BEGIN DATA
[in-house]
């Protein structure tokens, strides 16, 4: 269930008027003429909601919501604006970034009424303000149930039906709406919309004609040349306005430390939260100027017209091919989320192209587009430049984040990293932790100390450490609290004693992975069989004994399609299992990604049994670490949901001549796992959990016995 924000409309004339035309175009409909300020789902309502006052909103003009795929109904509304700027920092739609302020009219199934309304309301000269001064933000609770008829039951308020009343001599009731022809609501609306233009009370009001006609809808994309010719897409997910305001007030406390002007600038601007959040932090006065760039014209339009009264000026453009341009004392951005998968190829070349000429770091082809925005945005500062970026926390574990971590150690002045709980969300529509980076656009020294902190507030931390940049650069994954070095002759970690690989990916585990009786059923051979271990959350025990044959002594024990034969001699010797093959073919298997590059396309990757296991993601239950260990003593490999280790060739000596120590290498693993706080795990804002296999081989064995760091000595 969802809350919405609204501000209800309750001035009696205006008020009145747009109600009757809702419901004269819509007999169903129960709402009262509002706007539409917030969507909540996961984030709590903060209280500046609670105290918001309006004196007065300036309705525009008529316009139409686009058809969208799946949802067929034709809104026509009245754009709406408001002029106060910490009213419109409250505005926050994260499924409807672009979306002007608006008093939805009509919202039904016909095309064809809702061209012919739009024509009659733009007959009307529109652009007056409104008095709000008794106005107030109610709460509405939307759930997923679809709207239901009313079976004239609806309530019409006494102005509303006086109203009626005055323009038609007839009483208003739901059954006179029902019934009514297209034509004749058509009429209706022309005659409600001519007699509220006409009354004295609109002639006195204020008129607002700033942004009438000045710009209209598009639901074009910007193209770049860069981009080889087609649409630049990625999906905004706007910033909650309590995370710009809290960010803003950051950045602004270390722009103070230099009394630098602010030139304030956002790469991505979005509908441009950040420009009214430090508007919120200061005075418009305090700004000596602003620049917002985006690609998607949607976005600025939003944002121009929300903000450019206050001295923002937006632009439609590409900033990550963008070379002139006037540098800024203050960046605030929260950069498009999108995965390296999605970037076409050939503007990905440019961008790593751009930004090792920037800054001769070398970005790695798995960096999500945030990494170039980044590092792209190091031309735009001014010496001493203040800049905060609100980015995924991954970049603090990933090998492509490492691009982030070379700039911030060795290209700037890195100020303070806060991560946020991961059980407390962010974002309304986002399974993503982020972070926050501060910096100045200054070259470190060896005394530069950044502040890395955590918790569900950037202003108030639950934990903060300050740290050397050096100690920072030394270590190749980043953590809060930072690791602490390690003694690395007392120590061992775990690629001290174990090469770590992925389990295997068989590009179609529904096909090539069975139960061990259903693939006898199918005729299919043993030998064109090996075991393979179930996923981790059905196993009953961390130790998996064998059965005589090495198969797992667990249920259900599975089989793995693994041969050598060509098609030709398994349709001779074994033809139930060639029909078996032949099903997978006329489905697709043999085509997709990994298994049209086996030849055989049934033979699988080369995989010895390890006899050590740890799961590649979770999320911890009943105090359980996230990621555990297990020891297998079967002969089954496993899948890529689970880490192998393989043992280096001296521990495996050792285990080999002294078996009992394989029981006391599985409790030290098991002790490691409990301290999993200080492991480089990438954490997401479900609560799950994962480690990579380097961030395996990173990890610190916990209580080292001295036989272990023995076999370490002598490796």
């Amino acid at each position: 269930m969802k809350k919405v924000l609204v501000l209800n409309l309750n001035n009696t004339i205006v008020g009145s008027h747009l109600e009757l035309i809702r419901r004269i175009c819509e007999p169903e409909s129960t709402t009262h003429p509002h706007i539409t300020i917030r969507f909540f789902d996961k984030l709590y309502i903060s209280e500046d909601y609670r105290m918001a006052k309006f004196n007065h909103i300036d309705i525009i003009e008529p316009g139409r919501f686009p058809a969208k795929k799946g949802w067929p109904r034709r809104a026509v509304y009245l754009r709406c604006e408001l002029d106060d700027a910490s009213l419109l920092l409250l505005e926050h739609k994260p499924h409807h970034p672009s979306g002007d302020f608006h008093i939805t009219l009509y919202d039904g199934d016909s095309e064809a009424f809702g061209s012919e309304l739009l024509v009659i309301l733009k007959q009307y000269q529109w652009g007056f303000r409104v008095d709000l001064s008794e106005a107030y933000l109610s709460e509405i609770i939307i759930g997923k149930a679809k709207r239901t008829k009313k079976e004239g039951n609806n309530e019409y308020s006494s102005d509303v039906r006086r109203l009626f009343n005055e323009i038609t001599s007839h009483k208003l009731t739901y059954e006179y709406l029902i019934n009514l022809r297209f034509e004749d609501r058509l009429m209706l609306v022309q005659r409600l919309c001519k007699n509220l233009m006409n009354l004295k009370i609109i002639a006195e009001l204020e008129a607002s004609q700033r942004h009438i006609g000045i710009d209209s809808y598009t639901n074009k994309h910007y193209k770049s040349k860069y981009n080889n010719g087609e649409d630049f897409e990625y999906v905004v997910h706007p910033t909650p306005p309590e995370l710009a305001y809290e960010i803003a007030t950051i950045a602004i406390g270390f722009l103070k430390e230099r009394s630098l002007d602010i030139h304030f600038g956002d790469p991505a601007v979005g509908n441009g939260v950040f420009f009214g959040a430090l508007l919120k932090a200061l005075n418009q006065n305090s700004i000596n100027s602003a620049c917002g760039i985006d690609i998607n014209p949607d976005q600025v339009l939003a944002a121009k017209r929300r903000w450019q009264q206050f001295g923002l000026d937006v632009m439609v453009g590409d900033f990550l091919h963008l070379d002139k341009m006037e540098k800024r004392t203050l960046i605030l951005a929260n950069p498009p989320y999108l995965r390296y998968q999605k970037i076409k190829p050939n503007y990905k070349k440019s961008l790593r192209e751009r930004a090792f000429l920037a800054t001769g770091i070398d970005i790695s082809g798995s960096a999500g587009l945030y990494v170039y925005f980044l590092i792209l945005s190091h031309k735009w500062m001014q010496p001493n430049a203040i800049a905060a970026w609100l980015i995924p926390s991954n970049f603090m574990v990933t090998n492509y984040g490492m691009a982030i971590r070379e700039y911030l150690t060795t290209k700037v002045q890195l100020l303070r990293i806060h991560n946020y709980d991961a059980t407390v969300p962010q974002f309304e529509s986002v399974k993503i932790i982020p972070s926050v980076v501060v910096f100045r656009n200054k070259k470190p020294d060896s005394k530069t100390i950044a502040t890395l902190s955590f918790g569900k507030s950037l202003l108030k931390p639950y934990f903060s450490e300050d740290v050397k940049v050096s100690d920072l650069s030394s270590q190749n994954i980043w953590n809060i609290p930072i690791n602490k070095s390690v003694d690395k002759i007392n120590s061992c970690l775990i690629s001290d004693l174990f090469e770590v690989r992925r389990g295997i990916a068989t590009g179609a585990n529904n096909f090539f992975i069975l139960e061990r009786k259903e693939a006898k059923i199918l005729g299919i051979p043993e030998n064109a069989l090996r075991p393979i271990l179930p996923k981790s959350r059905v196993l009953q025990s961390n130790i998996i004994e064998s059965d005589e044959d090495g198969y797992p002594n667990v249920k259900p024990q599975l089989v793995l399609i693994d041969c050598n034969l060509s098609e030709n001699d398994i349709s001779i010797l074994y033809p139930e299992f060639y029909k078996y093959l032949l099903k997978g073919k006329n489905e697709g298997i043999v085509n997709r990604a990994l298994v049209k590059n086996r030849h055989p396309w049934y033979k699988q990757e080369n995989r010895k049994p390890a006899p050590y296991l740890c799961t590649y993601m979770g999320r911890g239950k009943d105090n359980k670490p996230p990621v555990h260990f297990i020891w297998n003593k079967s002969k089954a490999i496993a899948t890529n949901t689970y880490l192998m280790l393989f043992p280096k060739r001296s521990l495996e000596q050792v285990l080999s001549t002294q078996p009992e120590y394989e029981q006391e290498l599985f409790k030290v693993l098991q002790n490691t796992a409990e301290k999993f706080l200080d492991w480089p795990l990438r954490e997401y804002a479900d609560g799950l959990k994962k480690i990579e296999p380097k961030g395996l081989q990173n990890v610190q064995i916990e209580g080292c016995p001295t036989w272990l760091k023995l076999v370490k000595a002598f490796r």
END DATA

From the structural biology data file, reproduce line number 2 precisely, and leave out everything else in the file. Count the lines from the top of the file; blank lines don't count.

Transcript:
């Protein structure tokens, strides 16, 4: 269930008027003429909601919501604006970034009424303000149930039906709406919309004609040349306005430390939260100027017209091919989320192209587009430049984040990293932790100390450490609290004693992975069989004994399609299992990604049994670490949901001549796992959990016995 924000409309004339035309175009409909300020789902309502006052909103003009795929109904509304700027920092739609302020009219199934309304309301000269001064933000609770008829039951308020009343001599009731022809609501609306233009009370009001006609809808994309010719897409997910305001007030406390002007600038601007959040932090006065760039014209339009009264000026453009341009004392951005998968190829070349000429770091082809925005945005500062970026926390574990971590150690002045709980969300529509980076656009020294902190507030931390940049650069994954070095002759970690690989990916585990009786059923051979271990959350025990044959002594024990034969001699010797093959073919298997590059396309990757296991993601239950260990003593490999280790060739000596120590290498693993706080795990804002296999081989064995760091000595 969802809350919405609204501000209800309750001035009696205006008020009145747009109600009757809702419901004269819509007999169903129960709402009262509002706007539409917030969507909540996961984030709590903060209280500046609670105290918001309006004196007065300036309705525009008529316009139409686009058809969208799946949802067929034709809104026509009245754009709406408001002029106060910490009213419109409250505005926050994260499924409807672009979306002007608006008093939805009509919202039904016909095309064809809702061209012919739009024509009659733009007959009307529109652009007056409104008095709000008794106005107030109610709460509405939307759930997923679809709207239901009313079976004239609806309530019409006494102005509303006086109203009626005055323009038609007839009483208003739901059954006179029902019934009514297209034509004749058509009429209706022309005659409600001519007699509220006409009354004295609109002639006195204020008129607002700033942004009438000045710009209209598009639901074009910007193209770049860069981009080889087609649409630049990625999906905004706007910033909650309590995370710009809290960010803003950051950045602004270390722009103070230099009394630098602010030139304030956002790469991505979005509908441009950040420009009214430090508007919120200061005075418009305090700004000596602003620049917002985006690609998607949607976005600025939003944002121009929300903000450019206050001295923002937006632009439609590409900033990550963008070379002139006037540098800024203050960046605030929260950069498009999108995965390296999605970037076409050939503007990905440019961008790593751009930004090792920037800054001769070398970005790695798995960096999500945030990494170039980044590092792209190091031309735009001014010496001493203040800049905060609100980015995924991954970049603090990933090998492509490492691009982030070379700039911030060795290209700037890195100020303070806060991560946020991961059980407390962010974002309304986002399974993503982020972070926050501060910096100045200054070259470190060896005394530069950044502040890395955590918790569900950037202003108030639950934990903060300050740290050397050096100690920072030394270590190749980043953590809060930072690791602490390690003694690395007392120590061992775990690629001290174990090469770590992925389990295997068989590009179609529904096909090539069975139960061990259903693939006898199918005729299919043993030998064109090996075991393979179930996923981790059905196993009953961390130790998996064998059965005589090495198969797992667990249920259900599975089989793995693994041969050598060509098609030709398994349709001779074994033809139930060639029909078996032949099903997978006329489905697709043999085509997709990994298994049209086996030849055989049934033979699988080369995989010895390890006899050590740890799961590649979770999320911890009943105090359980996230990621555990297990020891297998079967002969089954496993899948890529689970880490192998393989043992280096001296521990495996050792285990080999002294078996009992394989029981006391599985409790030290098991002790490691409990301290999993200080492991480089990438954490997401479900609560799950994962480690990579380097961030395996990173990890610190916990209580080292001295036989272990023995076999370490002598490796």